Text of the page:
A Manual for Members
by Rev. David T. Myers

What should we expect ourselves and our fellow members to be doing for the Lord through our respective congregations?  Various answers might be forthcoming, but it is interesting what a famous congregation in the Bible Presbyterian Church specified were its members responsibilities to the Lord.

In a leaflet written on March 3, 1946, a pamphlet was published of the Collingswood, New Jersey, Bible Presbyterian Church.  After listing its pastoral staff, including the Rev. Carl McIntire, and recording  the names of the Session of Elders, Trustees, and Deacons, as well as specifying all the ministry opportunities of the church in home and abroad,  there was a section stating the purposes of its members.  It read:

 “Every member a worker” is the idea for our church.  The church is falling short of its goal unless every member attends its services regularly and engages in at least one specific service or ministry.  Here is our program for every individual member:

  1. Read the Bible daily
  2. Pray every day
  3. Give thanks at every meal
  4. Have regular family worship
  5. By example and speech moment by moment, honor the Lord Jesus Christ
  6. Attend church services on the Lord’s Day regularly
  7. Attend the mid-week service
  8. Contribute your tithe regularly and proportionately to the work of the church
  9. Take an active part in at least one of the organizations or projects mentioned in this pamphlet, and
  10.  Invite at least one person a month to attend the services of the Church — someone who is unsaved or unchurched.

Now, in conclusion, some of our readers, and even some of the ministers, might have objections to this list, but as you read them again, there are very few items which are not taught or inferred in the Bible as necessary traits of the disciples of the Lord Jesus.  Nevertheless, however we might think of it,  this is one congregation’s attempts over eighty years ago which sought to help its members by being faithful members of the local congregation to which they were committed.

Words to Live By: Let us seek to fulfill our promise as members of the local church to which we are committed, to  live as becomes the followers of Christ Jesus.

An Answer to the Charge of Being Unloving

There is a relevant editorial in the March 2, 1936 edition of The Presbyterian Guardian.  Historically minded readers will recognize this magazine as the voice of conservative leaders who were at that time still members of the Presbyterian Church, USA.  However, their remaining time there was but short, for in that year, trials and suspensions were taking place at an alarming rate for no other charge other than refusing to desist from the support of an Independent Board for Presbyterian Foreign Missions.  J. Gresham Machen was still alive and writing vigorously for the defense of the Christian faith.  Others were taking their stand for the Word of God and the testimony of Jesus Christ.

On the editorial page of that issue (Volume 1, Number 11), H. McAllister Griffiths writes in defense of the need to expose modernism in the church at large.  Specifically, he answers why such an exposé is not unloving.  Listen to his words, which even today are apt in addressing the errors of today, both inside and outside the church:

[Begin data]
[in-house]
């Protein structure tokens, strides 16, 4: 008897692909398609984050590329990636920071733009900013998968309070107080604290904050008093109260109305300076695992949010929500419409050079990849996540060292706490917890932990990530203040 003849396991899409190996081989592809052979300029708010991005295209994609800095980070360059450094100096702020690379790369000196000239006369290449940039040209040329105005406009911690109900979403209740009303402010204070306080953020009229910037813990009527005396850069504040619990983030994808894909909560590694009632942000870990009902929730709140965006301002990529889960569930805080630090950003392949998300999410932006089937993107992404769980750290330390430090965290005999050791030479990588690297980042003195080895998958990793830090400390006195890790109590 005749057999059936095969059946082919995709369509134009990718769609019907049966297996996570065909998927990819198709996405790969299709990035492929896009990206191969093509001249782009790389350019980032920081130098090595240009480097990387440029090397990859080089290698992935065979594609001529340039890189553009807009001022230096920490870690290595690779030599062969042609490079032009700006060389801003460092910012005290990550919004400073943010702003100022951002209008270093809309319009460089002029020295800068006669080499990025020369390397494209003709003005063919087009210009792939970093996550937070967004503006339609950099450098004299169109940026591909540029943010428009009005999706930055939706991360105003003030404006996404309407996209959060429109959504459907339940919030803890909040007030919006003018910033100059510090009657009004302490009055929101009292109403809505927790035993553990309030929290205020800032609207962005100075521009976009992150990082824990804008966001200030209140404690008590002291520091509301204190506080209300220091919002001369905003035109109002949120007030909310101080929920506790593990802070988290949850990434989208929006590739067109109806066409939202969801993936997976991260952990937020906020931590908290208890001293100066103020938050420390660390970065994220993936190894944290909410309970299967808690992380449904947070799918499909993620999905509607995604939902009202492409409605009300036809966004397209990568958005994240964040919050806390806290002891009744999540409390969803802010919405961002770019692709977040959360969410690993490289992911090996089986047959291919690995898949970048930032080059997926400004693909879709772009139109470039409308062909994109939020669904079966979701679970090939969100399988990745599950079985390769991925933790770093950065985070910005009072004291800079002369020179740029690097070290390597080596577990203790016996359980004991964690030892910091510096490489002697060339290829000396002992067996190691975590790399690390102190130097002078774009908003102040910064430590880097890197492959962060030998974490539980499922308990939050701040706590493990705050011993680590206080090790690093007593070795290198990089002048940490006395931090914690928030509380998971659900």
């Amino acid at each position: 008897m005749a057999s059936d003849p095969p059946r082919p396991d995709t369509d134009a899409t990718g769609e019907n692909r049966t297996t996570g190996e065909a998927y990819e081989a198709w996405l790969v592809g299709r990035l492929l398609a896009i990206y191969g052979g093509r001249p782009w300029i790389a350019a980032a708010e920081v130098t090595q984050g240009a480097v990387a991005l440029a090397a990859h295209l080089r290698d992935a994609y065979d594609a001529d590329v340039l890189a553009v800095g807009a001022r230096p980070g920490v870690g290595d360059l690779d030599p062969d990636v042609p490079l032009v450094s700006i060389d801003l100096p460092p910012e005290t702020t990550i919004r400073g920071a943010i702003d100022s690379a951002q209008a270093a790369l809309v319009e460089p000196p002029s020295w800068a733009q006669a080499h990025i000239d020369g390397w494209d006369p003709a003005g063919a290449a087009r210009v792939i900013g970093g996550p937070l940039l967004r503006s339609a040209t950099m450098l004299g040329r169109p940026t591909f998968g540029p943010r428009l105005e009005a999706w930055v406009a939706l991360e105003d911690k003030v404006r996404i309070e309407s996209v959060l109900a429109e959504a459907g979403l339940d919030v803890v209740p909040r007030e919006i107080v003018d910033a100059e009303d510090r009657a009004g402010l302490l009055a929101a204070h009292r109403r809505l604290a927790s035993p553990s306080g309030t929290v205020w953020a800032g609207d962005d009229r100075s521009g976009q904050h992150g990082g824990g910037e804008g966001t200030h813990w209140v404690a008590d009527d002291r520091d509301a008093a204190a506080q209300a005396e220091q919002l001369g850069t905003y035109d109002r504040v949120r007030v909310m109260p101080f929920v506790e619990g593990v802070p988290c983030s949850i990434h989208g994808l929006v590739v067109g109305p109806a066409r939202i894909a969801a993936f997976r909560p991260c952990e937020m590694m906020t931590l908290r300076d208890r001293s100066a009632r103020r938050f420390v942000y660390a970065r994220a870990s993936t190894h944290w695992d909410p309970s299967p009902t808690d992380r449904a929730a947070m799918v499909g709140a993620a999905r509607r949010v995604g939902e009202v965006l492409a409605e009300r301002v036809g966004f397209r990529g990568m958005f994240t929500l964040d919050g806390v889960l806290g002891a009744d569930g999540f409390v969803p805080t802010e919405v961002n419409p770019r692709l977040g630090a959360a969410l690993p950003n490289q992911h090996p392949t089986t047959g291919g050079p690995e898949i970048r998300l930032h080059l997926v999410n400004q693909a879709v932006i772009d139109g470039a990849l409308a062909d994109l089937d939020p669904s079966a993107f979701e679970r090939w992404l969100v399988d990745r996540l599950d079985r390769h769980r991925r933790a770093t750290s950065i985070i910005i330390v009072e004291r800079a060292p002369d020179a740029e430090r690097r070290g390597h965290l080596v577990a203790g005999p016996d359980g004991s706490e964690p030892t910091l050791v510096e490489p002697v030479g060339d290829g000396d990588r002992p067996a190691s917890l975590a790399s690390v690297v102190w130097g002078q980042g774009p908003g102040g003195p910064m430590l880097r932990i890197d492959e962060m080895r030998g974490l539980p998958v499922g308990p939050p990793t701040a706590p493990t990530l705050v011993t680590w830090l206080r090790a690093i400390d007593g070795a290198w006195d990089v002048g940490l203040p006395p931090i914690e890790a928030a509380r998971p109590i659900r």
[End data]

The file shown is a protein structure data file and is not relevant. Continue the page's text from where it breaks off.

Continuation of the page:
“Why then do we present the facts concerning modernism . . .?  Only because it is our duty.  We find no happiness in the betrayals of which we must tell.  No one in his right mind could gloat over them, or be other than sorrowful.  But — if we love the souls of men we must warn them.  We must warn a sleeping church, largely uninformed about the nature of its official boards.  And finally, if we care anything about the honor of the Lord Jesus Christ, and the place due His Holy Word, we are under a solemn obligation to speak.

“This speaking, let it be understood, is in love. But what, exactly, is speaking in love?  Is it to speak lovingly?  Yes—in part.  But there is more to it than that.  We speak most in love when the motive that prompts us is love, and when the end desired is the supreme good of the one addressed.  The most loving words to a blind man approaching an unsuspected precipice would be ‘Stop! Stop! Stop where you are!’  What would you think of anyone who criticized the speaker of those words because he ‘didn’t have a good spirit,’ did not speak ‘lovingly,’ and who advised the blind man to go on, paying no attention to such an un-Christian fellow?

“(We see the church moving) on toward the precipice. The ground will feel solid beneath its feet until it gets to the edge. After it steps over it will be too late.  That is why we cry ‘Stop!’ now. And the cry of those who would save is the most loving cry in the world, even if unadorned with honeyed words.”

The Presbyterian stalwarts for the faith back in the 1930’s were praying and working for the elimination of unbelief in the Presbyterian church.  As we know now from history, such was not to be.  And those who were standing for the faith once delivered unto the saints were expelled from the church.

Words to Live By: The apostle Paul wrote 2000  plus years ago that all true Christians are to “take no part in the  unfruitful works of darkness, but rather expose them.”  Ephesians 5:11 (ESV)

Something for you to ponder, this Lord’s day. This is an excerpt from The Rare Jewel of Christian Contentment, by Jeremiah Burroughs, who served as a prominent member of the Westminster Assembly. I’m just about finished reading this classic work, and have been greatly blessed by it.

By contentment we come to give God the worship that is due to Him.